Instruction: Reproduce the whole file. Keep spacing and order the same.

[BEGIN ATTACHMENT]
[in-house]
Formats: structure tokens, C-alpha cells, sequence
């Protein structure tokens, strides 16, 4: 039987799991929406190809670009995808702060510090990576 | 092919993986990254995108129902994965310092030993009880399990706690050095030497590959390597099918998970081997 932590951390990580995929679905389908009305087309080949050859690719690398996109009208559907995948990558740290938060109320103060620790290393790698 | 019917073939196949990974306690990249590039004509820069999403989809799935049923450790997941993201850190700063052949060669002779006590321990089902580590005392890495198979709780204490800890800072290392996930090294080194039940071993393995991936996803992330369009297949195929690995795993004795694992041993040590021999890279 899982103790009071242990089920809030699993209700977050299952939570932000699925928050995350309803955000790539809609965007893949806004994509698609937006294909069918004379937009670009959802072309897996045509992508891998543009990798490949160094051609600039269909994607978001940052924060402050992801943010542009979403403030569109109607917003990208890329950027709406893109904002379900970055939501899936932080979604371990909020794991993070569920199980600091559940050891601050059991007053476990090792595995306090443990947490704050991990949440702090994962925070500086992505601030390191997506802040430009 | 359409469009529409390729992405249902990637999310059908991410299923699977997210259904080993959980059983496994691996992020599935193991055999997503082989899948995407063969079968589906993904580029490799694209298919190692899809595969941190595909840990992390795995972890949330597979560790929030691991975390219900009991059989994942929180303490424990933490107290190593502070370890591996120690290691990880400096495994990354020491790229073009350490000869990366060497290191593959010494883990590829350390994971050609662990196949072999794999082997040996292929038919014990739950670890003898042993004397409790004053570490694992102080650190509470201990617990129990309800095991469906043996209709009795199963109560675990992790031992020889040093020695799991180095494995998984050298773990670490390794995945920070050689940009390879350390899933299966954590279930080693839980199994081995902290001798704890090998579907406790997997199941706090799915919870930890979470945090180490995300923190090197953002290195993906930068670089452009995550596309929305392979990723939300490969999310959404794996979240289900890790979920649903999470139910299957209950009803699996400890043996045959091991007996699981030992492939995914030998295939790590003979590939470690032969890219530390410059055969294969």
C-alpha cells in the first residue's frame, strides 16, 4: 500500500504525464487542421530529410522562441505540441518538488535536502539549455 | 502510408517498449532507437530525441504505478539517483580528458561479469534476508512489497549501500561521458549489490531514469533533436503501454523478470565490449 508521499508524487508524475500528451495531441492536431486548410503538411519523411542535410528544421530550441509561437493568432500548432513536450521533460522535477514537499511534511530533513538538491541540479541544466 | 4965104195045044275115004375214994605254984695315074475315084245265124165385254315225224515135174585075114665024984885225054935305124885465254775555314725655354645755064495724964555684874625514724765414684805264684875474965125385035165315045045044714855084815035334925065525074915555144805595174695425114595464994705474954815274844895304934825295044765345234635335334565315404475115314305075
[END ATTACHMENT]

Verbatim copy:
[in-house]
Formats: structure tokens, C-alpha cells, sequence
């Protein structure tokens, strides 16, 4: 039987799991929406190809670009995808702060510090990576 | 092919993986990254995108129902994965310092030993009880399990706690050095030497590959390597099918998970081997 932590951390990580995929679905389908009305087309080949050859690719690398996109009208559907995948990558740290938060109320103060620790290393790698 | 019917073939196949990974306690990249590039004509820069999403989809799935049923450790997941993201850190700063052949060669002779006590321990089902580590005392890495198979709780204490800890800072290392996930090294080194039940071993393995991936996803992330369009297949195929690995795993004795694992041993040590021999890279 899982103790009071242990089920809030699993209700977050299952939570932000699925928050995350309803955000790539809609965007893949806004994509698609937006294909069918004379937009670009959802072309897996045509992508891998543009990798490949160094051609600039269909994607978001940052924060402050992801943010542009979403403030569109109607917003990208890329950027709406893109904002379900970055939501899936932080979604371990909020794991993070569920199980600091559940050891601050059991007053476990090792595995306090443990947490704050991990949440702090994962925070500086992505601030390191997506802040430009 | 359409469009529409390729992405249902990637999310059908991410299923699977997210259904080993959980059983496994691996992020599935193991055999997503082989899948995407063969079968589906993904580029490799694209298919190692899809595969941190595909840990992390795995972890949330597979560790929030691991975390219900009991059989994942929180303490424990933490107290190593502070370890591996120690290691990880400096495994990354020491790229073009350490000869990366060497290191593959010494883990590829350390994971050609662990196949072999794999082997040996292929038919014990739950670890003898042993004397409790004053570490694992102080650190509470201990617990129990309800095991469906043996209709009795199963109560675990992790031992020889040093020695799991180095494995998984050298773990670490390794995945920070050689940009390879350390899933299966954590279930080693839980199994081995902290001798704890090998579907406790997997199941706090799915919870930890979470945090180490995300923190090197953002290195993906930068670089452009995550596309929305392979990723939300490969999310959404794996979240289900890790979920649903999470139910299957209950009803699996400890043996045959091991007996699981030992492939995914030998295939790590003979590939470690032969890219530390410059055969294969």
C-alpha cells in the first residue's frame, strides 16, 4: 500500500504525464487542421530529410522562441505540441518538488535536502539549455 | 502510408517498449532507437530525441504505478539517483580528458561479469534476508512489497549501500561521458549489490531514469533533436503501454523478470565490449 508521499508524487508524475500528451495531441492536431486548410503538411519523411542535410528544421530550441509561437493568432500548432513536450521533460522535477514537499511534511530533513538538491541540479541544466 | 4965104195045044275115004375214994605254984695315074475315084245265124165385254315225224515135174585075114665024984885225054935305124885465254775555314725655354645755064495724964555684874625514724765414684805264684875474965125385035165315045045044714855084815035334925065525074915555144805595174695425114595464994705474954815274844895304934825295044765345234635335334565315404475115314305075